Slide Guitar

Slide guitar refers to the specific technique of playing with a slide. Slide guitar does not refer to a particular type of instrument. However, there are guitar types that are designed to be played with a slide. These are pedal steel and lap steel guitars.

The technique, also referred to as the “bottleneck” style, requires the use of a hard smooth object that goes over the strings. These are usually either metal or glass objects (typically slides). A slide is a hollow cylinder that goes over one of the fingers on your fretting hand.

However, it’s a bit different with pedal steel and lap steel guitars. Instead of slides, we have specialized steel bars. These are also called “tone bars.” But the concept remains the same. Both slides and tone bars only touch the strings without pressing them against the frets.

As a result, you get a true glissando and a true vibrato. This means that you can also play the “in-between” notes. It’s more than just having 12 notes in an octave. This also makes it a more challenging technique in terms of getting a hang of proper intonation.

Check out the below video for a fun demo of slide guitar.

And if you want to explore slide guitar more, check out my post about alternate tunings for the slide guitar.

Dobro vs. Slide Guitar

It’s not uncommon to find less knowledgeable guitar players asking about the difference between the dobro and slide guitar. However, the question itself is flawed. As explained, the dobro is a generic term for wooden-bodied resonator guitars. Meanwhile, “slide guitar” refers to the technique of playing.

But here’s the interesting part. You can’t really use just any guitar for slide playing. Well, you could, but you’d have a hard time playing it.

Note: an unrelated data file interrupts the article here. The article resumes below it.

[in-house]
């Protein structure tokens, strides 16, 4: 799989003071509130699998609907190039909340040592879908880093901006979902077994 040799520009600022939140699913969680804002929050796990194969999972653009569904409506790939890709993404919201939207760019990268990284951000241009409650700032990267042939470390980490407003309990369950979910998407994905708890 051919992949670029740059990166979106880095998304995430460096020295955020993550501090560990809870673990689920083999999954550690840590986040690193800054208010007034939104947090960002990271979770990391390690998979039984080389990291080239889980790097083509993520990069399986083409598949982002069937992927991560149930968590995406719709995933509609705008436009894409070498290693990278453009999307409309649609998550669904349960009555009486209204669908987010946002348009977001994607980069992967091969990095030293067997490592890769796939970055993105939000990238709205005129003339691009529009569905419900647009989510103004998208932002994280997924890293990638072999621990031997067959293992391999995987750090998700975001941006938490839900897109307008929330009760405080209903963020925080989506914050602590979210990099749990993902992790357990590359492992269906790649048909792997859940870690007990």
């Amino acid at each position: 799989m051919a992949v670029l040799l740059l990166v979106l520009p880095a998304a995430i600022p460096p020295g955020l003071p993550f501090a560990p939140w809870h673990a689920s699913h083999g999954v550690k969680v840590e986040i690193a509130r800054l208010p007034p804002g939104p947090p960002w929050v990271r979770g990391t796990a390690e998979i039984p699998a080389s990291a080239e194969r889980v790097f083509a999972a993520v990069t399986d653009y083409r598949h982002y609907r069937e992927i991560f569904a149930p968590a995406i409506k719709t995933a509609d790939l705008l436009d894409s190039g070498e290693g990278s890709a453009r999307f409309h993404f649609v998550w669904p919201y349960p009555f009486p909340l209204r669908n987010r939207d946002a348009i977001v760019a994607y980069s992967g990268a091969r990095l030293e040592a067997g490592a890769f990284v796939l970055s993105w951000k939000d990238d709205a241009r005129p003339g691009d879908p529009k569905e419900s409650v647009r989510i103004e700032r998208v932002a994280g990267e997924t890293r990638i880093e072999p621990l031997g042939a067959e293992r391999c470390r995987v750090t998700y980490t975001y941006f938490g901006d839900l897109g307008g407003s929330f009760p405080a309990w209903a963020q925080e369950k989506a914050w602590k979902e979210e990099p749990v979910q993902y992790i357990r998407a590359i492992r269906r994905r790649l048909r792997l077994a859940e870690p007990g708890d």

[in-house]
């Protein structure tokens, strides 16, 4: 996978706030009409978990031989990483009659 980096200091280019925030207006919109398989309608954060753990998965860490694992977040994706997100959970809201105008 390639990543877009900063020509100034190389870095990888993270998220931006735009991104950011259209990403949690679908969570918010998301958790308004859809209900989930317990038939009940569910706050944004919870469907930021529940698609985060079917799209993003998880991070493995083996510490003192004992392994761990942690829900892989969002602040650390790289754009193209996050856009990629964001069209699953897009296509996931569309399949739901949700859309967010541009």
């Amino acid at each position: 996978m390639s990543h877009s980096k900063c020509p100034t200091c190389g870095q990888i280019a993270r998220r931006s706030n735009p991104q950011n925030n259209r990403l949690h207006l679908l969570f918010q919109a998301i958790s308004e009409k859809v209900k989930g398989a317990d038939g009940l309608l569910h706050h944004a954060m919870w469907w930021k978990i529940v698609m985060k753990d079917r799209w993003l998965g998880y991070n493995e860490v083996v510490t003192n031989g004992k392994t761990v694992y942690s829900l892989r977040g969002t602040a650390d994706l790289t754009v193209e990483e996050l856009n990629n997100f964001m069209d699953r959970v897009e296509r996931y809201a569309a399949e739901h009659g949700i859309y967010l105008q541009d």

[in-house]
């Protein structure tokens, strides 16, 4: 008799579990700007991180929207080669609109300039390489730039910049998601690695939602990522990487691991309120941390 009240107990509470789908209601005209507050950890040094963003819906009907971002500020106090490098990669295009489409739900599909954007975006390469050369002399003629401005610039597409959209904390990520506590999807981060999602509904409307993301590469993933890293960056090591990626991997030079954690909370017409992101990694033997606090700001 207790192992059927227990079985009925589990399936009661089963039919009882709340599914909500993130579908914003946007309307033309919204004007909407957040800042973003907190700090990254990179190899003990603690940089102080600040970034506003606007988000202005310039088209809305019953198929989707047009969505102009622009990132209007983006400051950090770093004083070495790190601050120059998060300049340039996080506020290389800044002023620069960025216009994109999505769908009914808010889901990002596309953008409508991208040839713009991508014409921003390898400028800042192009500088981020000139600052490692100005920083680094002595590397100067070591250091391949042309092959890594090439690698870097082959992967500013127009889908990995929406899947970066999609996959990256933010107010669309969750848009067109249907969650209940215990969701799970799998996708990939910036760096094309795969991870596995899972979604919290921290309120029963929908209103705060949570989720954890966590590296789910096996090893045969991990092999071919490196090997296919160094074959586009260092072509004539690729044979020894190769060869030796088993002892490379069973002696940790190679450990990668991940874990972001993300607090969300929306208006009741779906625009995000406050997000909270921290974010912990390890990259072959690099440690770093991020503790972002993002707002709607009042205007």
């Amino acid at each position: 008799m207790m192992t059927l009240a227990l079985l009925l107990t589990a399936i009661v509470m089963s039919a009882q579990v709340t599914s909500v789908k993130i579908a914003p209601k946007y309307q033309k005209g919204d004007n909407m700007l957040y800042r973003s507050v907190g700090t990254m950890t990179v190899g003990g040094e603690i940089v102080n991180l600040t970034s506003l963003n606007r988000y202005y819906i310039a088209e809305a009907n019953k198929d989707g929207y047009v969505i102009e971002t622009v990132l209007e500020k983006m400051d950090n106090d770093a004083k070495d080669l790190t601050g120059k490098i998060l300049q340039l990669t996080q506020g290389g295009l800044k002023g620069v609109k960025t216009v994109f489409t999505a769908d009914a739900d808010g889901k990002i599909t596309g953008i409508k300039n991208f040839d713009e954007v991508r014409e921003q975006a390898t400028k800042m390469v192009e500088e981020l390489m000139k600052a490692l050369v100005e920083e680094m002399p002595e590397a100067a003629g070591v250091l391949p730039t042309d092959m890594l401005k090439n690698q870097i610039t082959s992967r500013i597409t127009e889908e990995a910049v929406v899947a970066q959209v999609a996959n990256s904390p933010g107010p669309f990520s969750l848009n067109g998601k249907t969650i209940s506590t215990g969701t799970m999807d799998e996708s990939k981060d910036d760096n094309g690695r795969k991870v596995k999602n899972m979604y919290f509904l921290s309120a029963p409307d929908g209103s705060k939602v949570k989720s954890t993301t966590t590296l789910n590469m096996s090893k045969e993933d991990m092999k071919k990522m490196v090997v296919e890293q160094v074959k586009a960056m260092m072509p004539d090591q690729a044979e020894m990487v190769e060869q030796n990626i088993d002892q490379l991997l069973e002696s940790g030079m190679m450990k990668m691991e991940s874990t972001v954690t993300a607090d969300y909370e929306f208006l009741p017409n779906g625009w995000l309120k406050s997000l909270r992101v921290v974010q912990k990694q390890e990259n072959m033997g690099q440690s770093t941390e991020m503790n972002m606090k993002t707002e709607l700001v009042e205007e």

This goes for both acoustic and electric guitars. It’s a challenging technique and it gets really hard to get a louder output. The guitar should have a higher string action and it should resonate more.

This is why resonator guitars are popular for slide playing. This is especially the case with dobro guitars. They are common among blues guitarists playing this technique.

You can check out Charlie Parr playing slide guitar on a resonator in the video below.

Types of Dobro Guitars

It’s also important to differentiate between the two main types of dobro guitars. These are round-neck and square-neck variants.

You can play the round-neck one the usual way. You implement the fretting and picking hands the way you would on any other guitar. However, it’s a bit different with square-neck dobros. You play them horizontally, just like lap steel guitars. For this purpose, you should use a slide or a tone bar.

Square-neck dobros also have a very high string action. In fact, there’s no chance to play them like regular guitars. You can try, but that’s not their design. 

Dobro vs Slide Guitar: Conclusion

I hope this post has clarified the difference between a dobro vs slide guitar.

If you have other questions about either resonator guitars or slide guitar, please let me know in the comments!